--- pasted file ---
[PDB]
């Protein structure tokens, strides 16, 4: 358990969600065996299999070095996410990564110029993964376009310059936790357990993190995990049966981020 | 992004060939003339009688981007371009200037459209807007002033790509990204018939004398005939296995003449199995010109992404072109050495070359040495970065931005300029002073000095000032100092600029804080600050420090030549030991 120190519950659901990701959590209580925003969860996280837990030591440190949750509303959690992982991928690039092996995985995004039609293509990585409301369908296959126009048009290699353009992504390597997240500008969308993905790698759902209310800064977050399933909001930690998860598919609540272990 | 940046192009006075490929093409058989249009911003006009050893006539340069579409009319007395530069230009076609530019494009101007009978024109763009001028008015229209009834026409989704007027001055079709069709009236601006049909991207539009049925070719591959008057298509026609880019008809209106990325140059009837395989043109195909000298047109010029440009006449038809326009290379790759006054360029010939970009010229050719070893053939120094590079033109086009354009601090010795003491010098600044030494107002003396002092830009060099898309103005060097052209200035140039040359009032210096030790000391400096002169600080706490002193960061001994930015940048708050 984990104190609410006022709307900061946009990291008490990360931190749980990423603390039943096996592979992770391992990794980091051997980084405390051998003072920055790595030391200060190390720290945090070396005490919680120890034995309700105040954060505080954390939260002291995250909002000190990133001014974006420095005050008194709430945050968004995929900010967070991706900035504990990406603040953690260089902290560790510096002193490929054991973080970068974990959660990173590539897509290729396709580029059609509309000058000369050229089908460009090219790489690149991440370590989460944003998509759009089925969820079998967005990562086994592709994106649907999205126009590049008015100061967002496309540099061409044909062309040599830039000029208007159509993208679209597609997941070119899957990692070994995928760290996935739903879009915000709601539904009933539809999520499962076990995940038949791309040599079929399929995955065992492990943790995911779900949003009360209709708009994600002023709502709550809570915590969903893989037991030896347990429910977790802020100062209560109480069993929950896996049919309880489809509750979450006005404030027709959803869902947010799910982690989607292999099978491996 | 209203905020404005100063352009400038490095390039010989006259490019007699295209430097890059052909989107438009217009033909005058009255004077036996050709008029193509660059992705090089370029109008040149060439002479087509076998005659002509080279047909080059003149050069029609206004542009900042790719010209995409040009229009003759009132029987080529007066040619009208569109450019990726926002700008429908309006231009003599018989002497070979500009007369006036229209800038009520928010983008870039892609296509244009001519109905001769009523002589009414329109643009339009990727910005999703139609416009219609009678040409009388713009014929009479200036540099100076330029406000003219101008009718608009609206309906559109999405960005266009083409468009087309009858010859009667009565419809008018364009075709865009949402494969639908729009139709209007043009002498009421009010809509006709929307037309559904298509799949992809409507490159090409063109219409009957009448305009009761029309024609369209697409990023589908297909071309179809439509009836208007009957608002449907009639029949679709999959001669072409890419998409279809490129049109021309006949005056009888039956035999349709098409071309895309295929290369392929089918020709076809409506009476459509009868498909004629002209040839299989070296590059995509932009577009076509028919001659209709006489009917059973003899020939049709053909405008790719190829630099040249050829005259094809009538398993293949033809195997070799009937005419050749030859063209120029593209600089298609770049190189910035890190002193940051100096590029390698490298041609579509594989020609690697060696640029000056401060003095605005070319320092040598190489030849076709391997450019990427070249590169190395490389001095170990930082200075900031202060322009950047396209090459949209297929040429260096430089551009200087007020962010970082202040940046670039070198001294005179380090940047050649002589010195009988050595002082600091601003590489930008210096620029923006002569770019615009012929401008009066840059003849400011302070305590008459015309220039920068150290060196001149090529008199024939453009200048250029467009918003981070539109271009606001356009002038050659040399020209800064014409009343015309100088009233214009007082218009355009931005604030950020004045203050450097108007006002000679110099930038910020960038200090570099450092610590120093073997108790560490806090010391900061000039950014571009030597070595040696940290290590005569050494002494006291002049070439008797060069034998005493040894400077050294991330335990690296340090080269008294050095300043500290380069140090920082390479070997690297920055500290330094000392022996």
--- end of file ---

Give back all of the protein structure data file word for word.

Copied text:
[PDB]
């Protein structure tokens, strides 16, 4: 358990969600065996299999070095996410990564110029993964376009310059936790357990993190995990049966981020 | 992004060939003339009688981007371009200037459209807007002033790509990204018939004398005939296995003449199995010109992404072109050495070359040495970065931005300029002073000095000032100092600029804080600050420090030549030991 120190519950659901990701959590209580925003969860996280837990030591440190949750509303959690992982991928690039092996995985995004039609293509990585409301369908296959126009048009290699353009992504390597997240500008969308993905790698759902209310800064977050399933909001930690998860598919609540272990 | 940046192009006075490929093409058989249009911003006009050893006539340069579409009319007395530069230009076609530019494009101007009978024109763009001028008015229209009834026409989704007027001055079709069709009236601006049909991207539009049925070719591959008057298509026609880019008809209106990325140059009837395989043109195909000298047109010029440009006449038809326009290379790759006054360029010939970009010229050719070893053939120094590079033109086009354009601090010795003491010098600044030494107002003396002092830009060099898309103005060097052209200035140039040359009032210096030790000391400096002169600080706490002193960061001994930015940048708050 984990104190609410006022709307900061946009990291008490990360931190749980990423603390039943096996592979992770391992990794980091051997980084405390051998003072920055790595030391200060190390720290945090070396005490919680120890034995309700105040954060505080954390939260002291995250909002000190990133001014974006420095005050008194709430945050968004995929900010967070991706900035504990990406603040953690260089902290560790510096002193490929054991973080970068974990959660990173590539897509290729396709580029059609509309000058000369050229089908460009090219790489690149991440370590989460944003998509759009089925969820079998967005990562086994592709994106649907999205126009590049008015100061967002496309540099061409044909062309040599830039000029208007159509993208679209597609997941070119899957990692070994995928760290996935739903879009915000709601539904009933539809999520499962076990995940038949791309040599079929399929995955065992492990943790995911779900949003009360209709708009994600002023709502709550809570915590969903893989037991030896347990429910977790802020100062209560109480069993929950896996049919309880489809509750979450006005404030027709959803869902947010799910982690989607292999099978491996 | 209203905020404005100063352009400038490095390039010989006259490019007699295209430097890059052909989107438009217009033909005058009255004077036996050709008029193509660059992705090089370029109008040149060439002479087509076998005659002509080279047909080059003149050069029609206004542009900042790719010209995409040009229009003759009132029987080529007066040619009208569109450019990726926002700008429908309006231009003599018989002497070979500009007369006036229209800038009520928010983008870039892609296509244009001519109905001769009523002589009414329109643009339009990727910005999703139609416009219609009678040409009388713009014929009479200036540099100076330029406000003219101008009718608009609206309906559109999405960005266009083409468009087309009858010859009667009565419809008018364009075709865009949402494969639908729009139709209007043009002498009421009010809509006709929307037309559904298509799949992809409507490159090409063109219409009957009448305009009761029309024609369209697409990023589908297909071309179809439509009836208007009957608002449907009639029949679709999959001669072409890419998409279809490129049109021309006949005056009888039956035999349709098409071309895309295929290369392929089918020709076809409506009476459509009868498909004629002209040839299989070296590059995509932009577009076509028919001659209709006489009917059973003899020939049709053909405008790719190829630099040249050829005259094809009538398993293949033809195997070799009937005419050749030859063209120029593209600089298609770049190189910035890190002193940051100096590029390698490298041609579509594989020609690697060696640029000056401060003095605005070319320092040598190489030849076709391997450019990427070249590169190395490389001095170990930082200075900031202060322009950047396209090459949209297929040429260096430089551009200087007020962010970082202040940046670039070198001294005179380090940047050649002589010195009988050595002082600091601003590489930008210096620029923006002569770019615009012929401008009066840059003849400011302070305590008459015309220039920068150290060196001149090529008199024939453009200048250029467009918003981070539109271009606001356009002038050659040399020209800064014409009343015309100088009233214009007082218009355009931005604030950020004045203050450097108007006002000679110099930038910020960038200090570099450092610590120093073997108790560490806090010391900061000039950014571009030597070595040696940290290590005569050494002494006291002049070439008797060069034998005493040894400077050294991330335990690296340090080269008294050095300043500290380069140090920082390479070997690297920055500290330094000392022996």